The Incredible, Edible. . . Plastic?


An article in the July 14 edition of the Wall Street newspaper, “Research to Make Plastic Edible Wins Prize,” featured a duo of researchers who have used microbes and chemicals to break down end-of-life plastics and turn them into edible foods. In fact, the notion of edible plastics has been floating around in university bioengineering labs and startups for almost 10 years.

The first news I found appeared in Fast business on March 25, 2014. He described the Ooho, “a blog-like vessel that holds water in a double membrane using ‘spherication’, the technique for shaping liquids into spheres first developed times in the labs in 1946. “So the idea is even older than me! Ooho was created by three London-based industrial design students.

A list of 18 alternative food packaging inventions, many of which are edible, was published in the May 24, 2018 issue of Food tank. Strangely, Ooho wasn’t on the list, but it did feature an array of intriguing edible wrappers and cutlery. They included Apeel, created by Apeel Sciences, a plant-derived material found in peels and skins that can coat fruits and vegetables to extend their shelf life. Los Angeles-based Coolhaus wraps its ice cream sandwiches in edible potato wafer paper wrapper. The water soluble pods developed by Poppits, a Florida-based startup, were designed to help reduce the need for plastic toothpaste tubes and caps. The elimination of toothpaste tubes has been an idea since around 2016 and several alternatives are in the works at various companies, including major brands. Seaweed seems to be very popular as a base material for edible packaging, but of course seaweed is edible as is.

Two others caught my attention. One is Tomorrow Machine, developer of This Too Shall Pass, in which packages have the same lifespan as the content they contain. An example noted in Food tank was an edible wrapper for wax-coated sugar oil that opens like an egg and then melts under water. The other is WikiCells, edible skins that wrap foods or liquids in a protective barrier using various “natural food particles held together by nutrient ions” to build a completely edible peel as an alternative to plastic packaging.

Ting Lu, professor of bioengineering,
University of Illinois Urbana-Champaign.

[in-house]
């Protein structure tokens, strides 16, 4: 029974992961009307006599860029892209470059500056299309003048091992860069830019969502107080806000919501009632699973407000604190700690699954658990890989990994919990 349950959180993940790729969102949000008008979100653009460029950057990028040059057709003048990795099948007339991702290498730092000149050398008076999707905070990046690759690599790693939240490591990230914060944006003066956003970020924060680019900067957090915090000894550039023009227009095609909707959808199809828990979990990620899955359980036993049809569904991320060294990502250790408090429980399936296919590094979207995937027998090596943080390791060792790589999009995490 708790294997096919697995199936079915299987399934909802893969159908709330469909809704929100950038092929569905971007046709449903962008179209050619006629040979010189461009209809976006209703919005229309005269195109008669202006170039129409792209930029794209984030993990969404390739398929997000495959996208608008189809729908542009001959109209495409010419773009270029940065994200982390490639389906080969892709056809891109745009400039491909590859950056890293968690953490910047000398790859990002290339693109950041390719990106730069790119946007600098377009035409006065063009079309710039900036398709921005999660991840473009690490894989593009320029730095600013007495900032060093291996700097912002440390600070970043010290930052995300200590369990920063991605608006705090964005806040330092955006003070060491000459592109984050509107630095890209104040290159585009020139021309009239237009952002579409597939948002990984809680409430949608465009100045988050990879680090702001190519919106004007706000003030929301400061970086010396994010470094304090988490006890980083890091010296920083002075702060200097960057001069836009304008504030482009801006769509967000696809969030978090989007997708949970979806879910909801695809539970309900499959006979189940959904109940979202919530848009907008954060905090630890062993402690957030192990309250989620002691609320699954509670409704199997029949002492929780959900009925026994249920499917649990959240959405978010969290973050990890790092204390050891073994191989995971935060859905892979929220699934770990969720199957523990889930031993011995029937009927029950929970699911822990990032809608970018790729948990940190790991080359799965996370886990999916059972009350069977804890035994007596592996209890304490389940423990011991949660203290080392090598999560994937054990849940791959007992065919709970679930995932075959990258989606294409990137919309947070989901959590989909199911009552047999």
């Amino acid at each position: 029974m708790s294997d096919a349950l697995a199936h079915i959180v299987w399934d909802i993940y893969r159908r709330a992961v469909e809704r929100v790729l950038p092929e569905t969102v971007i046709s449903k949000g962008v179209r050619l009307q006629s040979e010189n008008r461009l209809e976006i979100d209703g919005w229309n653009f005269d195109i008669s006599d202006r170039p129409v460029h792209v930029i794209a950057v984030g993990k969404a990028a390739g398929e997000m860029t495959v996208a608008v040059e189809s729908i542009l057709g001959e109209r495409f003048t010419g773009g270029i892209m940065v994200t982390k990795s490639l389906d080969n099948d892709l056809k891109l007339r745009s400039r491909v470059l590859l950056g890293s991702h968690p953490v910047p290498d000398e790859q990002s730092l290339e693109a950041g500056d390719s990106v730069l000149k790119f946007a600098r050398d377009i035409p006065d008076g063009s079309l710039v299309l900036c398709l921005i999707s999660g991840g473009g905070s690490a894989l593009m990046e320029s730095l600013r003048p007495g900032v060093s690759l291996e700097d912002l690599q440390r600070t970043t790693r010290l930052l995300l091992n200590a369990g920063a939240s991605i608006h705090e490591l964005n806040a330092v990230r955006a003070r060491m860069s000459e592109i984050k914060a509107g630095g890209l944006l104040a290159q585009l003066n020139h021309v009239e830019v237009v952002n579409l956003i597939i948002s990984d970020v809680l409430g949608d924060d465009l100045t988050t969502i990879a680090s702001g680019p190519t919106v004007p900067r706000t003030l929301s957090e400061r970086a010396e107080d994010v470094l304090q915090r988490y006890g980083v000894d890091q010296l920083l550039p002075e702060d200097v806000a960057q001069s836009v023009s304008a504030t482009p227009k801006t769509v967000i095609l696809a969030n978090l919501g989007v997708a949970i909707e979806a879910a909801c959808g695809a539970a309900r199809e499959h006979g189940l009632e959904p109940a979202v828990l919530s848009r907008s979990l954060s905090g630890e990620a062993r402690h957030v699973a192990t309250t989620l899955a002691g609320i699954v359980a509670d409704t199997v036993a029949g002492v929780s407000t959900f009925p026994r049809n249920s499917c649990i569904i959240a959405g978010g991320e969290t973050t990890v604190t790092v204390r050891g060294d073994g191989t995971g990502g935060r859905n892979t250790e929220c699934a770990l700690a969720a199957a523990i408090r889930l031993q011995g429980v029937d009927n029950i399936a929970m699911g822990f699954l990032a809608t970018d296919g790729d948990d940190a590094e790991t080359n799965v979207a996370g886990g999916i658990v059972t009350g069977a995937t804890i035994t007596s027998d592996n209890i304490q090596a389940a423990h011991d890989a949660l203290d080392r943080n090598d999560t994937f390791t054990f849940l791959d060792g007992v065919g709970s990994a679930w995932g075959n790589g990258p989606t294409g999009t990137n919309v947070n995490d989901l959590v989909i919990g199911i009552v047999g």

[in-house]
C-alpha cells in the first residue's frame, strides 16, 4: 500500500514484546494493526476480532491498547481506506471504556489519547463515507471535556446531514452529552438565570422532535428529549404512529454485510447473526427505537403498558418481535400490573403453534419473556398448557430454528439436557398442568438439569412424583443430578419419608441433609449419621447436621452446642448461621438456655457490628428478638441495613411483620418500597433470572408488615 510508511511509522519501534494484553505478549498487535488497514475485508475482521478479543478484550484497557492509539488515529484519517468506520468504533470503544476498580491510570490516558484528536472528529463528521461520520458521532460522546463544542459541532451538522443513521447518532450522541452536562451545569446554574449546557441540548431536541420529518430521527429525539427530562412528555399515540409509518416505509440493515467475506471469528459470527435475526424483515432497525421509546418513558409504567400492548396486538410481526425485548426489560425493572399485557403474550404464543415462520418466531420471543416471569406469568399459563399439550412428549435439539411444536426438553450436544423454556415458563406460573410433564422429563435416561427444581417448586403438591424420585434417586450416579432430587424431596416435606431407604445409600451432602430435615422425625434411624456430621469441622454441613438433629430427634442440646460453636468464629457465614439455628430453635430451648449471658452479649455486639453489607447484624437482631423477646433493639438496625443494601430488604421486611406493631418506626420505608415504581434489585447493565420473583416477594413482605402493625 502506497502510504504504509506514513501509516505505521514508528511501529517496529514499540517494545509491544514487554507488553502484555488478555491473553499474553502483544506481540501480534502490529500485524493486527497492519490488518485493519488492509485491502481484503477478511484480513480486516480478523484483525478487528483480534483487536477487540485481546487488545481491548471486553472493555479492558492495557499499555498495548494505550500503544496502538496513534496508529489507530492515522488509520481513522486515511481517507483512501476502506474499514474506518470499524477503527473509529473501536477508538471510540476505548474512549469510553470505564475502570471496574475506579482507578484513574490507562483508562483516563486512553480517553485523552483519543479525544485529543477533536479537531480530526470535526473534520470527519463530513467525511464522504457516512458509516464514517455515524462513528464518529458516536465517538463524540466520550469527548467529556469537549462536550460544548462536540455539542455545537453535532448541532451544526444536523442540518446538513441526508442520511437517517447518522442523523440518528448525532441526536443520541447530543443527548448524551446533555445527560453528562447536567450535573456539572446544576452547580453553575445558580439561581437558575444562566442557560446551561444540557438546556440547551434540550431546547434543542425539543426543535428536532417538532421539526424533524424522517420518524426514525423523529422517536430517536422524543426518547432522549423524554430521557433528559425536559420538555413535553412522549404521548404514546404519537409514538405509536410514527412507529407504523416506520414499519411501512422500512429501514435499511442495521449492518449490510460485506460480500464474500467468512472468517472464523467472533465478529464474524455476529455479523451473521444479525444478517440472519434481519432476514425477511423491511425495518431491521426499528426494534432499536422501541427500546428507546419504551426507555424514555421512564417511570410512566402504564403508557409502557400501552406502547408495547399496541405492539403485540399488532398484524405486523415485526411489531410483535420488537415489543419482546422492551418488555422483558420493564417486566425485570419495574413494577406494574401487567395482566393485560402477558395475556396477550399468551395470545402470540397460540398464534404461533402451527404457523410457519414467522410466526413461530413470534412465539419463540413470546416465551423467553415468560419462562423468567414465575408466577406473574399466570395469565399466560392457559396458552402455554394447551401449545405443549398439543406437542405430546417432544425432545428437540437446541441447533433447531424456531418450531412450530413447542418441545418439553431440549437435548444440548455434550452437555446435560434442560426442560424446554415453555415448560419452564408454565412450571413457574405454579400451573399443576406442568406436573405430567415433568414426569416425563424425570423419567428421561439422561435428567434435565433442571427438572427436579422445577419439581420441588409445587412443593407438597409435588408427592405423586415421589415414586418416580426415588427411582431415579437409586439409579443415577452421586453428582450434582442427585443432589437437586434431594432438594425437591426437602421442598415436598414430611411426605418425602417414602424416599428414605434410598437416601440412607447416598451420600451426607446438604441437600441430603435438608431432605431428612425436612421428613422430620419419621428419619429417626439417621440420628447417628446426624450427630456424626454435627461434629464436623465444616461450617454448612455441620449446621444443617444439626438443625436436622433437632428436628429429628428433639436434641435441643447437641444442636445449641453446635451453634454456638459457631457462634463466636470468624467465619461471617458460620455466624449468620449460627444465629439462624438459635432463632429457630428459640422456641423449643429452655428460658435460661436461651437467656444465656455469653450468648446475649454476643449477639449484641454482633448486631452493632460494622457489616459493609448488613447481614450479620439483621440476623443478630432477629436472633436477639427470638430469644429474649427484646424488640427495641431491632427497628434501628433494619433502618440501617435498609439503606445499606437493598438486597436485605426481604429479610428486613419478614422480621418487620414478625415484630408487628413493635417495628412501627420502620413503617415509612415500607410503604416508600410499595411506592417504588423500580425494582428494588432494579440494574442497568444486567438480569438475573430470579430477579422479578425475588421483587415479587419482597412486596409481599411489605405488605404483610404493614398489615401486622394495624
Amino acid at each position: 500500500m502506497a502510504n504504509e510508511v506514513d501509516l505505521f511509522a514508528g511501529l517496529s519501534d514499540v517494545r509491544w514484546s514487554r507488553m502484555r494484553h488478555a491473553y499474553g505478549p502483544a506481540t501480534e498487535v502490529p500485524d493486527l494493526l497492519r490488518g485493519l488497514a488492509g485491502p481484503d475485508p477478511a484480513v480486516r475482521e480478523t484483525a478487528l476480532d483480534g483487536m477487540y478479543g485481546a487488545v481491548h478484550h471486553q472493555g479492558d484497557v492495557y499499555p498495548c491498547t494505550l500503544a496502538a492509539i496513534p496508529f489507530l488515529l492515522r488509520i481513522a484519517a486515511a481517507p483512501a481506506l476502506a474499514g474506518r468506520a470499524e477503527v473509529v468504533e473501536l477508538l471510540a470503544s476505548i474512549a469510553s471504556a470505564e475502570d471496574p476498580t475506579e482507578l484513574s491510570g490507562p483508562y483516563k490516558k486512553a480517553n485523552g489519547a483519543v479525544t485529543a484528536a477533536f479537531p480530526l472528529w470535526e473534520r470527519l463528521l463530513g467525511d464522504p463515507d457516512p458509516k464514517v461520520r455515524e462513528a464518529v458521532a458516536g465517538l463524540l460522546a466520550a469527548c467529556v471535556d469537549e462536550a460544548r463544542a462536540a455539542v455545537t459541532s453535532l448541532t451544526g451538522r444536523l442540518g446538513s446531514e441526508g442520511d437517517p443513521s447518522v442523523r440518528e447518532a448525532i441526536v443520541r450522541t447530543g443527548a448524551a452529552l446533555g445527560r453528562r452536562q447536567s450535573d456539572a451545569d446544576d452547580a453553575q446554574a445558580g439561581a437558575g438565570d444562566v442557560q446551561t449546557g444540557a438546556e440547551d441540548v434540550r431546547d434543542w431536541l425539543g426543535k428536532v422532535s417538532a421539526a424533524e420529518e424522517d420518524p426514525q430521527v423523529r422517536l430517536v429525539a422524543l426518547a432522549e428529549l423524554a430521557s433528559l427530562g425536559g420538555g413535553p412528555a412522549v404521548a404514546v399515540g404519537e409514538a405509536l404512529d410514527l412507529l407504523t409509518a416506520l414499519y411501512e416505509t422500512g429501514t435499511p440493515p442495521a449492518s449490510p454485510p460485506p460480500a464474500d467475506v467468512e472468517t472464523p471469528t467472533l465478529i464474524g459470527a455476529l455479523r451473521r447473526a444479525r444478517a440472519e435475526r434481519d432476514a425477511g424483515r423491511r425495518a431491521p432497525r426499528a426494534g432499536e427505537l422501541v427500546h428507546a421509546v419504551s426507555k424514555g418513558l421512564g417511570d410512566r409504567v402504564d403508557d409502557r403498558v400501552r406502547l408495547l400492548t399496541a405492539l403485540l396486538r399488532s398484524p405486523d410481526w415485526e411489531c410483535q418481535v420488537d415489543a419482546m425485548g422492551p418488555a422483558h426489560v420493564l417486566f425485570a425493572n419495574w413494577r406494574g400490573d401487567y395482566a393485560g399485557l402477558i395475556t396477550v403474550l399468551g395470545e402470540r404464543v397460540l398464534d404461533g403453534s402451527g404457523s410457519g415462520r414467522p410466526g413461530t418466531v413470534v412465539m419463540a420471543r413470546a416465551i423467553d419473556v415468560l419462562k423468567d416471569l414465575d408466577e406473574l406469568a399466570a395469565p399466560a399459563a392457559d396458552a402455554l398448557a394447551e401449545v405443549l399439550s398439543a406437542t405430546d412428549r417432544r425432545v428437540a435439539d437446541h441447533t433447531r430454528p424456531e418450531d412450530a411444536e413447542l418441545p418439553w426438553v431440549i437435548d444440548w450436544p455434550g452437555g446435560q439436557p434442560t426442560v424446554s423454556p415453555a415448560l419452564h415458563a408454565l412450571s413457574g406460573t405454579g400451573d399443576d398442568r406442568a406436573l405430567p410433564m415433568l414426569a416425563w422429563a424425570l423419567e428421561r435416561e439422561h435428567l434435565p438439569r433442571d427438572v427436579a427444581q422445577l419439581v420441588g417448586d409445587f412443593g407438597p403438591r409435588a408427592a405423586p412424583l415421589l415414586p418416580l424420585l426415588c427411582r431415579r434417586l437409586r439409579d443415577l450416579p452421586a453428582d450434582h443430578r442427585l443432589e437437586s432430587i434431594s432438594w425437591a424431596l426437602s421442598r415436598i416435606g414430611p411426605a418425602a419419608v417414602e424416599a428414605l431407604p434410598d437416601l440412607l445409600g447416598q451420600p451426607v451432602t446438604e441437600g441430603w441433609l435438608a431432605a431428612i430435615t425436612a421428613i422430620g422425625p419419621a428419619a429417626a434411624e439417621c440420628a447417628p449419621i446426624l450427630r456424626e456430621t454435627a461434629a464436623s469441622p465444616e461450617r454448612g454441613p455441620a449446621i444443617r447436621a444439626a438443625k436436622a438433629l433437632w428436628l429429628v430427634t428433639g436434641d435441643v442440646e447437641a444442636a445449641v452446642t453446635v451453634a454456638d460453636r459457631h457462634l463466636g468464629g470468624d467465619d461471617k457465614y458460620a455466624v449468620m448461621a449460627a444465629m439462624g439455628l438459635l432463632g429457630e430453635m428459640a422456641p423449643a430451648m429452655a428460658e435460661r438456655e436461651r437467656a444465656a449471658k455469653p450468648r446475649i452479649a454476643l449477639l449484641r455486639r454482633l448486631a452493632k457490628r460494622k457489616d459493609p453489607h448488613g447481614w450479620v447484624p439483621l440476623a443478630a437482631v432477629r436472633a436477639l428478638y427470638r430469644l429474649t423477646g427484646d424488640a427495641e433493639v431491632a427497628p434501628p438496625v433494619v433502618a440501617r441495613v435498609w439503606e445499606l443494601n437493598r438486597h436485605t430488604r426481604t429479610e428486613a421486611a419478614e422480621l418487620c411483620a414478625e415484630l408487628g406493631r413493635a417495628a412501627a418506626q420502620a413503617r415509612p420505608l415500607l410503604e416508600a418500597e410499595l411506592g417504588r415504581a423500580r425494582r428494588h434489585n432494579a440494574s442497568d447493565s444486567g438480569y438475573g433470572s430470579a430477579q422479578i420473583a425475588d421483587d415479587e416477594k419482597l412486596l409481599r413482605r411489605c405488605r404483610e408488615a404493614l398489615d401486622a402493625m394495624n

The latest invention comes from the Grainger College of Engineering at the University of Illinois at Urbana-Champaign, where bioengineering professor Ting Lu just received the Future Insight 2021 award with Stephen Techtmann, associate professor of biological sciences at the Michigan Technological University. The pair received € 1 million ($ 1.19 million) in research funding from Merck KGaA, a science and technology company operating in the healthcare, life sciences and electronics industries. The company is headquartered in Darmstadt, Germany; its American division is called EMD Group.

The Future Insight Prize winners have created “revolutionary technology with the potential to generate a safe and sustainable food source while reducing environmental damage associated with plastic waste and traditional farming methods,” according to Merck. Lu and Techtmann are recognized for their work, which uses microbes and chemicals to break down end-of-life plastics and turn them into edible foods.

Lu’s research in Illinois focuses on synthetic microbial biology. “By combining experimentation and modeling, my lab is harnessing genetic circuitry designed to program the functionality of microbial cells for a variety of new biotechnology applications, such as food production in this case,” Lu said.

Techtmann is an environmental microbiologist who studies microbial communities in various natural environments, according to information from Merck. His laboratory studies how complex microbial communities can cooperate to fulfill functions of industrial interest.

With the award, Lu and Techtmann plan to continue their research to enable a fully organic solution for converting PET plastic, increasing the biosafety and health-promoting content of food and further expanding the technology to other plastics or other types of waste for food production.

Lu said to the Wall Street newspaper in the article of July 14, “Plastic is a mixture of different elements including carbon, oxygen, hydrogen. Food is a radically different type of material in terms of appearance; However, from a chemical point of view, it is also made up of carbon, oxygen, hydrogen and other elements.

All these experiences over the years prove that plastic is do not toxic, as is our good friend and industry colleague Allan Griff always reminds us. The fact that we can make plastic packaging from plants and food and then eat the packaging reminds us that everything on earth is made from the same types of natural elements.

There are some amazing innovations coming out of university bioengineering labs and startups. Now comes the real challenge: transforming these innovations into products that can be used by millions of people around the world. I have a hunch – even though I haven’t had time to research – that these 18 listed companies Food tank maybe three years ago they are still grappling with this thing and at best have found a niche market. As I am constantly reminded, it takes patience and money.

We are going to watch.

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